barriers to immunizations, global health, health behavior, immunization
Background: Immunizations are one of the most important health interventions of the 20th century, yet people in many areas of the world do not receive adequate immunizations. Approximately 3 million people worldwide die every year from vaccine-preventable diseases; about half of these deaths are young children and infants. Global travel is more common; diseases that were once localized now can be found in communities around the world.
Problems: Multiple barriers to immunizations have been identified. Healthcare access, cost, and perceptions of safety and trust in healthcare are factors that have depressed global immunization rates.
Interventions: Several global organizations have focused on addressing these barriers as part of their efforts to increase immunization rates. The Bill and Melinda Gates Foundation, The World Health Organization, and the United Nations Children's Emergency Fund each have a part of their organization that is concentrated on immunizations.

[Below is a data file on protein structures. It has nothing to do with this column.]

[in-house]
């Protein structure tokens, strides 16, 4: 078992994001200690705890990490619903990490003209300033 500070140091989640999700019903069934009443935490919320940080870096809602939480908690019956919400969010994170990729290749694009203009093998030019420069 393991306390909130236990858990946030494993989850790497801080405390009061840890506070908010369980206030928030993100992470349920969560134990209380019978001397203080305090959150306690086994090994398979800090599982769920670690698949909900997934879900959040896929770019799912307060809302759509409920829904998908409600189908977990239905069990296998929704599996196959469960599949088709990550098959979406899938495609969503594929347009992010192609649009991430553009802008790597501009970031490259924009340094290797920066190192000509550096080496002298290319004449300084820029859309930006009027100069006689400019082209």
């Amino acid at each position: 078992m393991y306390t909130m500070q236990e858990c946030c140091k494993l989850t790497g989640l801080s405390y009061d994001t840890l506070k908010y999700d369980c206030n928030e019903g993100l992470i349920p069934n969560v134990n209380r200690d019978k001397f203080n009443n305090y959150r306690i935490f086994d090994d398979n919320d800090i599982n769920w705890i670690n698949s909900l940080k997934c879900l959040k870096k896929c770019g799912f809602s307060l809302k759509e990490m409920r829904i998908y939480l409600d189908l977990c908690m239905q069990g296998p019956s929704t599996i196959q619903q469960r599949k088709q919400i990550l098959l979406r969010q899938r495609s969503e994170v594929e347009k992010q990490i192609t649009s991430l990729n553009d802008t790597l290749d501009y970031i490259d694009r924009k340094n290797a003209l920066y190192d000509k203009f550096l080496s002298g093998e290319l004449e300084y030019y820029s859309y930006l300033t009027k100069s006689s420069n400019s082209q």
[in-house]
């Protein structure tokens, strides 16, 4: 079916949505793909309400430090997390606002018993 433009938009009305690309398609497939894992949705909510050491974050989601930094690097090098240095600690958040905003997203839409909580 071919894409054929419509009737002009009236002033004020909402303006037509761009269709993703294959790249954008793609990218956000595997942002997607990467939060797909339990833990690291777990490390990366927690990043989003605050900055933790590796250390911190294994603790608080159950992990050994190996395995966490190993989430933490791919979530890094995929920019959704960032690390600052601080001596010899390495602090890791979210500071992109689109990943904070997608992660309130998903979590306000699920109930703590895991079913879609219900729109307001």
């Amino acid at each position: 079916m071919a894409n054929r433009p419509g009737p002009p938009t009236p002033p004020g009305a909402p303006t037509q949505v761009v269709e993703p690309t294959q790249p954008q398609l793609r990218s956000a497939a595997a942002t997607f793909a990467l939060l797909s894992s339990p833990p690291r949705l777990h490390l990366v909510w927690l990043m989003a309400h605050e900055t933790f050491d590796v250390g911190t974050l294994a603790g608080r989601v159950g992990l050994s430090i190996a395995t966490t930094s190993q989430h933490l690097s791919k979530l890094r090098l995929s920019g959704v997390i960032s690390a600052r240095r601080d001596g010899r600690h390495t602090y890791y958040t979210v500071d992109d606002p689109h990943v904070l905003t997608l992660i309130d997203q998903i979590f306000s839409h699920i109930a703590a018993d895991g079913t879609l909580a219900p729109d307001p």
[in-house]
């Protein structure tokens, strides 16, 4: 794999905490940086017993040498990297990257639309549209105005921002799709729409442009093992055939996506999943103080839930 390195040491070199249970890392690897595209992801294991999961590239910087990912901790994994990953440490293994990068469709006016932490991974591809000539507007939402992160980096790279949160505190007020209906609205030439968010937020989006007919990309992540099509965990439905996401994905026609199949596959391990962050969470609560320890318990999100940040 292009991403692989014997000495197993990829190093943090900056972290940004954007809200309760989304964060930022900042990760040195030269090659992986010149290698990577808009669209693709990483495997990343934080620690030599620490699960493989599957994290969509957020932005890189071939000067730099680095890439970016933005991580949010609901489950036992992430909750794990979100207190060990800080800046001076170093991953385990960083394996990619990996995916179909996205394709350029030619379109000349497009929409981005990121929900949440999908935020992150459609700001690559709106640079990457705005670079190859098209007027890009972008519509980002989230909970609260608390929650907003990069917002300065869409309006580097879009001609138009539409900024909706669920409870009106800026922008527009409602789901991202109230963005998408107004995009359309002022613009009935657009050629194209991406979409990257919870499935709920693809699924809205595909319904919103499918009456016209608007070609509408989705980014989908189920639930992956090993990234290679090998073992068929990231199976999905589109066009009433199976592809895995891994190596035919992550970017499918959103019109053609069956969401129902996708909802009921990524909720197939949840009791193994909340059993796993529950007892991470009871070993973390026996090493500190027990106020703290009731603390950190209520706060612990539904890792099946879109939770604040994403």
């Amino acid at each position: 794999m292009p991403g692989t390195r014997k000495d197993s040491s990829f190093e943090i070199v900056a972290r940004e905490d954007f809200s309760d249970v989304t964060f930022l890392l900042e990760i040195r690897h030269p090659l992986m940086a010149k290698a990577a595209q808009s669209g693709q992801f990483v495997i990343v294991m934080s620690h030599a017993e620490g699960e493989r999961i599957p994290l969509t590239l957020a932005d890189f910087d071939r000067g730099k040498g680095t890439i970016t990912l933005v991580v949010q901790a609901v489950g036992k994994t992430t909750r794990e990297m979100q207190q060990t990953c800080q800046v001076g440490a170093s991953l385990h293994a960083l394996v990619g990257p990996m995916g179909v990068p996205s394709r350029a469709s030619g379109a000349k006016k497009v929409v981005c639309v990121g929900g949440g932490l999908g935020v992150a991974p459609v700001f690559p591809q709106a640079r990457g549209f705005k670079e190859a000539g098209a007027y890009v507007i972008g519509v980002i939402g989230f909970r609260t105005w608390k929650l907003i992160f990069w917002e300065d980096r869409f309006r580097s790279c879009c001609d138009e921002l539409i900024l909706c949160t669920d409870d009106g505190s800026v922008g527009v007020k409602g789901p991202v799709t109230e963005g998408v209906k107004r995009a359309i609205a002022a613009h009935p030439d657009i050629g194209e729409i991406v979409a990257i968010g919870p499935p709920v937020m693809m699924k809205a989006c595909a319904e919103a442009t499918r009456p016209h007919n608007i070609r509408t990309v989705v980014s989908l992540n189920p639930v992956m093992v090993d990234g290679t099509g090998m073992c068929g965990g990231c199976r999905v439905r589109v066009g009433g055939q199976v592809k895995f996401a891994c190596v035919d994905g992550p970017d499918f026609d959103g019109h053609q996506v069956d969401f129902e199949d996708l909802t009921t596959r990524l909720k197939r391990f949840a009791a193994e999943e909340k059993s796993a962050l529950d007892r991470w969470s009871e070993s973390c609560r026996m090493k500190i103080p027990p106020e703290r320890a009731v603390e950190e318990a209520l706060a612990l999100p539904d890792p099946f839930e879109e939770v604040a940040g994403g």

Clinical Implications: Maternal child nurses worldwide can assist in increasing immunization rates. Nurses can participate in outreach programs to ease the burden of patients and families in accessing immunizations. Nurses can work with local and global organizations to make immunizations more affordable. Nurses can improve trust and knowledge about immunizations in their local communities. Nurses are a powerful influence in the struggle to increase immunization rates, which is a vital aspect of global health promotion and disease prevention.
Original Publication Citation
Macintosh, J. L. B., Eden. L. M., Luthy, B. E., & Schouten, A. E. (2017). Global immunizations: A call to action for nurses to promote health and prevent disease worldwide. MCN: The American Journal of Maternal/Child Nursing, 42(3):139-145.
BYU ScholarsArchive Citation
Macintosh, Janelle L. B.; Eden, Lacey M.; Luthy, Karlen E.; and Schouten, Aimee E., "Global Immunizations: Health Promotion and Disease Prevention Worldwide" (2017). Faculty Publications. 5199.
The American Journal of Maternal/Child Nursing
Copyright © 2017 Wolters Kluwer Health, Inc. All rights reserved.
Copyright Use Information